Hanging out in space

Tim Peake’s achievements as the first British astronaut on the International Space Station have thrilled the nation. But growing up, there was little written in his stars to suggest he’d get there

Hero image

Astronaut Tim Peake vividly remembers the moment the International Space Station’s airlock opened and he glided out into the abyss. His task on the spacewalk was to repair a solar panel but, for a few minutes, while he waited for the sun to disappear, he could enjoy “the luxury of hanging out in space”.

“It’s not a crazy adrenaline rush, like freefall parachuting. It’s very serene. On the one hand, you feel like an imposter and shouldn’t be witnessing that incredible god-like view but on the other, it feels completely normal and relaxing. When you look back on Earth, that’s when you really get the sense of scale and how isolated we are. It’s tiny, just there in the blackness of the universe,” says Peake, 48.

Chemist Helen Sharman had travelled to the Mir Space Station in 1991, but Peake was the first British astronaut to join the ISS crew after he blasted into orbit from Kazakhstan’s Baikonur Cosmodrome on 15 December 2015 on a six-month expedition.

It’s an incredible feat, and one that never seemed destined for a lad from West Sussex.

Six hours and three attempts at docking later, Peake was greeted with a bacon sandwich

In his new autobiography Limitless, Peake recalls the 1990 prize-giving ceremony at Chichester High School for Boys. Having gained a C, D and E for physics, maths and chemistry in his
A levels, there was no award for academic prowess with his name etched on. Instead, he remarks how a “bewildered silence would have descended” had the faculty been informed a school building would be named in his honour 19 years later when he was named one of the European Space Agency’s new recruits.

The memory’s typical of the anecdotal and often self-deprecating tone that permeates Peake’s memoir and puts paid to the presumption all astronauts are born geniuses.

“I was keen to get rid of the stereotype and it’s nice to say there are loads of people who’ve had successful careers and didn’t have the greatest start in life,” says Peake who lives in Hampshire with his wife Rebecca and two sons.

He was reluctant to write an autobiography (“I did seem a bit young”) but pleased he was persuaded because for the first time he had the opportunity to contemplate the experiences that culminated in a space odyssey.

“We all live such frantic lives these days, we don’t give ourselves enough time to stop and reflect. I found it almost therapeutic going back over my life,” says Peake, who was born in Chichester and grew up with his parents, Angela and Nigel, a midwife and journalist, and older sister Fiona on a quiet cul-de-sac near the village of Westbourne.

It was an “ordinary childhood… by which I mean that it was stable, secure and untroubled by extremes”, he writes.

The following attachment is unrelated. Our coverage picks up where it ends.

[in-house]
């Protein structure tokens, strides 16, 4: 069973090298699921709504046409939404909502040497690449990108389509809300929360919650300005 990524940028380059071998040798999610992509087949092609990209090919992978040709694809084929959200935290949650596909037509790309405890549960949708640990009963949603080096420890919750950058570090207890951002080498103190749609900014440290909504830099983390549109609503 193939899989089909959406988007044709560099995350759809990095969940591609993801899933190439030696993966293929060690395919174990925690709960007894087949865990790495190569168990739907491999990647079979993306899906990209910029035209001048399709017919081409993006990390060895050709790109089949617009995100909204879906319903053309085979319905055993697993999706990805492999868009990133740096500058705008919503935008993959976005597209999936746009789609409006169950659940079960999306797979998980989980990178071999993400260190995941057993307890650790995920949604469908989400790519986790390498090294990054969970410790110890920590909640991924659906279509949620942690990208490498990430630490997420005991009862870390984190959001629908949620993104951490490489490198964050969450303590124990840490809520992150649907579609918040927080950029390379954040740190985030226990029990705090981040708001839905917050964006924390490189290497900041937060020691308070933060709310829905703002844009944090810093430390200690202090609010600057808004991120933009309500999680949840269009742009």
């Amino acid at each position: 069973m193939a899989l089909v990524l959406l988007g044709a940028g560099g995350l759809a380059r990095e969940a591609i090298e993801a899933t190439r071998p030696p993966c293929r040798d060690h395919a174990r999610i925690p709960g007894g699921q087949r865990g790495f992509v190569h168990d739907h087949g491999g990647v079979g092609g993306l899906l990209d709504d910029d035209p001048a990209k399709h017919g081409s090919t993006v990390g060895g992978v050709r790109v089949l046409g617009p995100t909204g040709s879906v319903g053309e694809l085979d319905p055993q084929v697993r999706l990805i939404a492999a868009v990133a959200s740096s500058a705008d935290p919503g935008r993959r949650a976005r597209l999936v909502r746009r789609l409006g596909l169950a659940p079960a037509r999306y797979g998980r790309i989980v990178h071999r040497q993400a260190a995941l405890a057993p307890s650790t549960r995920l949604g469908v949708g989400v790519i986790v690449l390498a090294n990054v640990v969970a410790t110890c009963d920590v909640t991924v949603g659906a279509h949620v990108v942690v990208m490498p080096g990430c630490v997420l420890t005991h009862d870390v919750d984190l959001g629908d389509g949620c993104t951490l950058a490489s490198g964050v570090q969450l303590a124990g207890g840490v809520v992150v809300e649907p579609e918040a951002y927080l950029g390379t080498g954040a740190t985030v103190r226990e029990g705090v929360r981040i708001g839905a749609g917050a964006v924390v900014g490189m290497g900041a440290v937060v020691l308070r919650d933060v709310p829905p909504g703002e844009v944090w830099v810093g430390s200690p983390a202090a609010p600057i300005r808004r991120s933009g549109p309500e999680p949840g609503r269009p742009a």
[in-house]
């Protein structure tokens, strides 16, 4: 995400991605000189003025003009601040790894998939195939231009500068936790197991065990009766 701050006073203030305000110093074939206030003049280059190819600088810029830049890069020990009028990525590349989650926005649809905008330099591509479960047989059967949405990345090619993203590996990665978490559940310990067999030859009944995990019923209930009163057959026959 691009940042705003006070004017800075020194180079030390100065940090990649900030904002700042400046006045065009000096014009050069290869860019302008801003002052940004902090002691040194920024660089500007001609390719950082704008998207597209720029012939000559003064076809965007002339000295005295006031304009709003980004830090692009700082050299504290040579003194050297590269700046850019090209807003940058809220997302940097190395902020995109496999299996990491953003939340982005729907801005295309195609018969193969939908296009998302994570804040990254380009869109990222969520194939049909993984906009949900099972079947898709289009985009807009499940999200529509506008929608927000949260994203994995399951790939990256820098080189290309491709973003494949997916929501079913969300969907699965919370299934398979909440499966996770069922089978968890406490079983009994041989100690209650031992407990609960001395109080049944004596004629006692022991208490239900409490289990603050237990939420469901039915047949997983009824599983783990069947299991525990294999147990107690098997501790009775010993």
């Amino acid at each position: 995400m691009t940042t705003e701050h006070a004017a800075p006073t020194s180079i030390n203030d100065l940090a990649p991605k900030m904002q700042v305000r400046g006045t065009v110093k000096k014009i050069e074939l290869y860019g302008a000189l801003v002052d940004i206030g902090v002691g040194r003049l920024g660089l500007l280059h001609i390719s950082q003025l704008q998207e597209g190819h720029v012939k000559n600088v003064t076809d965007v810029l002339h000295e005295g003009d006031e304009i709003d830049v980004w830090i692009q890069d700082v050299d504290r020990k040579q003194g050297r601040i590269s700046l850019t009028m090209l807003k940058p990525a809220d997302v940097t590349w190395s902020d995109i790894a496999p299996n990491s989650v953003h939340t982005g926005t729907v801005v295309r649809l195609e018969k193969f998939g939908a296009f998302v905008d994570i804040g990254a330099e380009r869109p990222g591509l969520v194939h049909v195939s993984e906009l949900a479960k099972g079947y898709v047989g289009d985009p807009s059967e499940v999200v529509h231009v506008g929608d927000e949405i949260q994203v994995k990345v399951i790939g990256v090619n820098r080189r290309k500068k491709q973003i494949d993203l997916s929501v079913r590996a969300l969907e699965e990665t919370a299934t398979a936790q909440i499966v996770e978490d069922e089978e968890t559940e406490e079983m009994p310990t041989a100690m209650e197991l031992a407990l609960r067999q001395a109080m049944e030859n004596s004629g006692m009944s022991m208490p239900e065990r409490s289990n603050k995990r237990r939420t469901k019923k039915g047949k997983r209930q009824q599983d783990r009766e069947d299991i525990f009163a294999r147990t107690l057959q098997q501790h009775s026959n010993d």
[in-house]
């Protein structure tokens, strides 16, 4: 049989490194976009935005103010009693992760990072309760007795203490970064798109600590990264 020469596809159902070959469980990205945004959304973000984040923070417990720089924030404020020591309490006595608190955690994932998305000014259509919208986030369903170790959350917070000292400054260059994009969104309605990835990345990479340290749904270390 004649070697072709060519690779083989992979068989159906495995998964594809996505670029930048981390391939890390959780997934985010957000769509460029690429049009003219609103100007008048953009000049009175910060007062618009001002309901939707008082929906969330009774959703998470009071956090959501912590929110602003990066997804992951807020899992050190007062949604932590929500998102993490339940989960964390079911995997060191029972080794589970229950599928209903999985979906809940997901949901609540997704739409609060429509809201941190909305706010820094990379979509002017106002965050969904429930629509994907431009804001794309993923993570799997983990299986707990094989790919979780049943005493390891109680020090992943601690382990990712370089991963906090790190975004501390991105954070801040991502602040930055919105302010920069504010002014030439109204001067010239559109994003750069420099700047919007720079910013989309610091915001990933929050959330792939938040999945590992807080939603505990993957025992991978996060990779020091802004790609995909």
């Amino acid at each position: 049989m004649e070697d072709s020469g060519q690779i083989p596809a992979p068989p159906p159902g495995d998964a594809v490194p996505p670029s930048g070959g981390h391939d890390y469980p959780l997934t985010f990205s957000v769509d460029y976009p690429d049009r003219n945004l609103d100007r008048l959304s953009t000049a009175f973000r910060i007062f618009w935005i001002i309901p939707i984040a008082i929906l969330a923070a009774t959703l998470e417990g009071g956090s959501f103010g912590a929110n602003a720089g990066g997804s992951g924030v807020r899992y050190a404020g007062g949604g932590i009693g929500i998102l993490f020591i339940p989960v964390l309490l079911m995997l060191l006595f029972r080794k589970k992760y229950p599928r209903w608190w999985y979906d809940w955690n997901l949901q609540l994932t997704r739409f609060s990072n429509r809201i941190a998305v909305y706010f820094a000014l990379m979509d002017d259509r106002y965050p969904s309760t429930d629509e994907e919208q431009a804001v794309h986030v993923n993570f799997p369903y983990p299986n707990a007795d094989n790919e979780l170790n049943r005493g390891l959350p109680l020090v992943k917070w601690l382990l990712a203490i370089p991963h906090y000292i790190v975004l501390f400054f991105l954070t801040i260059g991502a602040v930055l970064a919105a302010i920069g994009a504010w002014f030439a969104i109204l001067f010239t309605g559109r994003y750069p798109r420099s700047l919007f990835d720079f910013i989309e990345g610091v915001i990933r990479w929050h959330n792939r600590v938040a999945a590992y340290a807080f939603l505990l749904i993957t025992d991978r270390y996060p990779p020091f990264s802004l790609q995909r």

Unlike his fellow astronauts, Peake never possessed a childhood passion for space travel.

“For my NASA friends and Russian colleagues, there was a clear route to becoming an astronaut and space is much more ingrained into their society, whereas growing up in the eighties in the UK, I felt more of a spectator watching other nations doing it.”

His own obsession was flying, and helicopters particularly were a source of fascination. In time, he graduated from flying remote-controlled aircraft to real-life Apaches and it all began with the Cadet Corps at 13.

The dated uniform might have chafed and hindered any hope of attaining cool status at school, but Peake didn’t care – he was enjoying the outdoor adventures too much. When he discovered he could combine soldier and pilot life in the Army Air Corps, his end goal emerged. Following his A-levels and a life-changing trip to Alaska’s wilderness, Peake began his army officer training at the Royal Military Academy Sandhurst, where perfection, they were often reminded, was not celebrated but expected.

His first post was in Northern Ireland where, as a 20-year-old “village boy” in charge of 30 hardened riflemen, respect had to be earned. After eight months, he left the Troubles for the “relative calm” of Middle Wallop and started the army pilots course.

“It’s so magical and eerie to look down on” the Earth’s aurora, says Tim Peake. Photo: ESA/NASA

“I would have had a huge dilemma had I not passed my pilots course because joining the army was more about flying than it was about being in the army,” says Peake, who in 1994 was deployed to Gütersloh in Germany for four years as part of 1 Regiment Army Air Corps, with temporary postings to Kenya, Cyprus, Bosnia, Canada and back to Northern Ireland. During this period, he reached 1,000 flying hours, when even the most level-headed pilots are prone to cockiness, believing they’ve learnt everything there is to know. Peake was no exception, carrying out a “showy departure” in Kenya for kicks before giving himself a stern talking-to for being stupid. He’s kept himself in check ever since.